Cemetery-related bills advance; so-called ‘welfare’ burial bill held

TRENTON – The Senate Commerce Committee released several bills regarding cemeteries.

Prime sponsor Sen. Loretta Weinberg said in general she became involved in these issues several years ago. She said that in general the industry is fine, but there are some problems brought to her attention.

She said that she, Assemblyman Gary Schaer, and rabbis reached agreement on some issues but they need to be codified. She emphasized she would continue working with cemetery companies as the bills advance.

For example, S776, which increases the membership of the New Jersey Cemetery Board from 10 to 13 members, gives the public a greater voice, she said. It increases the representation of public members on the board from two to five. 

The members representing cemetery companies and the members from the Executive Branch of  State Government, the Commissioner of Community Affairs or his designee, the Attorney General or his designee, and a designee of the Commissioner of Health and Senior Services, remain the same.

It was released unanimously.

In addition, Weinberg said that some bills directly affect the Jewish community, such as S779, which prohibits a cemetery company from charging any additional fee for opening a grave or rendering any other service on Sunday.  This bill was released 4-0-2 with Sens. Thomas Kean Jr. and Nicholas Scutari abstaining.

The bill permits the charging of any actual additional costs, such as increased labor costs, which the cemetery company incurs as a result of rendering those services on Sunday.

Matt Halpin of the N.J. Cemetery Association said the industry is already heavily regulated but is not subject to a “one size fits all’’ approach.

Regarding the Sunday fees proposal, he said that although the bill offers ways to recoup costs, Halpin said that some Jewish cemeteries can handle quite a few burials on one day, and he pointed out that Jewish cemeteries often handle same-day burials.

There is another cost consideration, Halpin said, in that union workforces are handling grave openings.

Weinberg said that if the bills advance, she would continue working with the industry to see if they can figure out what their costs are and how to address admittedly difficult issues.

S780: This bill, which was held, requires cemeteries to accept human remains for interment when the only means of payment available for the purchase of a grave or crypt is the burial allowance permitted for recipients of benefits under the Work First New Jersey and Supplemental Security Income programs and certain other programs pursuant to regulations of the Department of Human Services. 

The board may suspend or revoke the certificate of authority of a cemetery which violates this requirement.

An amendment stipulates that a cemetery cannot be required to use a space in violation of any religious restrictions.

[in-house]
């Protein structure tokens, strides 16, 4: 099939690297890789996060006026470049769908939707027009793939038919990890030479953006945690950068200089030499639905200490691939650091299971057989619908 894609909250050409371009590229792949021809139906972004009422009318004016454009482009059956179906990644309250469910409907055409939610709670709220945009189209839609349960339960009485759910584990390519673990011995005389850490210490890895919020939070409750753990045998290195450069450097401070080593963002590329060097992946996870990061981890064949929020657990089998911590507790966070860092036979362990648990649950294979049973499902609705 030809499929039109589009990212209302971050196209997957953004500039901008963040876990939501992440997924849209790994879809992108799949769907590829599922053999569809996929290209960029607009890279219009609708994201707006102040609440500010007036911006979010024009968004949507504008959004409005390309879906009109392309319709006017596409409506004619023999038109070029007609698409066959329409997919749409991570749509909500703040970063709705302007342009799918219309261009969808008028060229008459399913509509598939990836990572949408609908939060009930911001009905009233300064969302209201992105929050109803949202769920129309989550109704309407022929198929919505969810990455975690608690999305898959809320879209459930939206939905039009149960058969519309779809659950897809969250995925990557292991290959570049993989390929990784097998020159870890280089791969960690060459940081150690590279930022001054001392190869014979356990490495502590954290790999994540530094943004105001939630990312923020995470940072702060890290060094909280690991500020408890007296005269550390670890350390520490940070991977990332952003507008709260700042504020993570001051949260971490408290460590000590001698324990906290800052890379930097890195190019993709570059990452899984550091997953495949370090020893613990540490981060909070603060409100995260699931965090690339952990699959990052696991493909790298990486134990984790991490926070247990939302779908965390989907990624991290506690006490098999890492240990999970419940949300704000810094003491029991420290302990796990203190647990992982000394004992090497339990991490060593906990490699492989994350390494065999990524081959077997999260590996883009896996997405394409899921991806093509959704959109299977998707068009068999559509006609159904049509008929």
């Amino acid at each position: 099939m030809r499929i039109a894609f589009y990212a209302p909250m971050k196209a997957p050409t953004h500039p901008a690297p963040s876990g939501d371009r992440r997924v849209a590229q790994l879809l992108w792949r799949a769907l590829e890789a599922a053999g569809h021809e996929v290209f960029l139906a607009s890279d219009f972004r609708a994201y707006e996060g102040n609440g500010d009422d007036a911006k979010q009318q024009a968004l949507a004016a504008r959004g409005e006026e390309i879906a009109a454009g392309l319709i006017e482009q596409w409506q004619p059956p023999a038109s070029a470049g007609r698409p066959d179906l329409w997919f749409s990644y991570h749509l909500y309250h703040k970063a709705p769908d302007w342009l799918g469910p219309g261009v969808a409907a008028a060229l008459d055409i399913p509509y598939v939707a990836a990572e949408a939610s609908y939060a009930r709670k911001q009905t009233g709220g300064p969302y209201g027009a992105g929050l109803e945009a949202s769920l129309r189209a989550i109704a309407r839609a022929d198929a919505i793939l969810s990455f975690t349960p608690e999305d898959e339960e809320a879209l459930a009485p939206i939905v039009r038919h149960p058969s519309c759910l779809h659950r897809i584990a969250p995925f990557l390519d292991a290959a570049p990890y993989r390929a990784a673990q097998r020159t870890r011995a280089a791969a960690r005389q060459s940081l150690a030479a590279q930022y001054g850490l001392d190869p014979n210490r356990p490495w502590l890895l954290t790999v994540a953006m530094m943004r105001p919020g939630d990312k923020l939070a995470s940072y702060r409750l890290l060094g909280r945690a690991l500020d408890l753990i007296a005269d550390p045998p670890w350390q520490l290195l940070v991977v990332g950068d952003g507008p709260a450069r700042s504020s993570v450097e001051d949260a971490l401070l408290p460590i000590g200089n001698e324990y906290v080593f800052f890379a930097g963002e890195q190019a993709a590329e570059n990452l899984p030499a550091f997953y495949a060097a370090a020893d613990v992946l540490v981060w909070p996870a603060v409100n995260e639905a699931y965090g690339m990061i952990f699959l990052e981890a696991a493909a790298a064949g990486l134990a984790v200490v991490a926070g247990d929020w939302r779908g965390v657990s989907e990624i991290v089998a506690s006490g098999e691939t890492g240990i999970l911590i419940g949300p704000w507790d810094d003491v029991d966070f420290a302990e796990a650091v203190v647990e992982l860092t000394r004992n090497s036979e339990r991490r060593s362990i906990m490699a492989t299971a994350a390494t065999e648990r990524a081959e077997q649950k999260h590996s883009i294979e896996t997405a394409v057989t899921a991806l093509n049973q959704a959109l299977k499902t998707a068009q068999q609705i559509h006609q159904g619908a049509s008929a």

Halpin said there is only a $524 state subsidy for such burials, and this bill essentially would mandate taking so-called “welfare” burials at a loss. “There are no controls in this bill,’’ he said.

An official of the 5-acre Union Cemetery in Ringoes said this bill would hurt his operation.  They had only seven funerals in one year, and are not large enough to maintain a regular staff.  In 2011, he said, they sold one grave for about $1,290. The cemetery does have a trust fund of approximately $45,000 generating about 2.5 percent, about $1,250, he said.

In terms of expenses, he said cutting the grass one time alone costs about $525.

Halpin said a high number of cemeteries in New Jersey already are under “fiscal duress.’’

Committee Chair Sen. Nia Gill acknowledged there could be antitrust concerns with this bill, and Weinberg said she was amenable to holding it to address those concerns.

S1441: This bill was amended to require cemetery companies which file an Internal Revenue Service Form 990 to file a copy with the New Jersey Attorney General. It passed unanimously.

S2393: This bill excludes conveyances of a right of burial in a grave, crypt or niche from the 15 percent fee which cemetery companies currently charge.  It was released 4-1-1 with Sen. Thomas Kean voting no and Sen. Nicholas Scutari abstaining.

Halpin explained that this bill would open a loophole closed by 2003 legislation.  An association, he said, may have made a “bulk’’ purchase 50 years ago at certain low costs, and a “transfer” fee is triggered when a gravesite is transferred from the organization to the individual.

The cemetery misses out on necessary funding for upkeep without being able to assess the fees, according to Halpin and cemetery operators. Cemetery-related bills advance; so-called ‘welfare’ burial bill held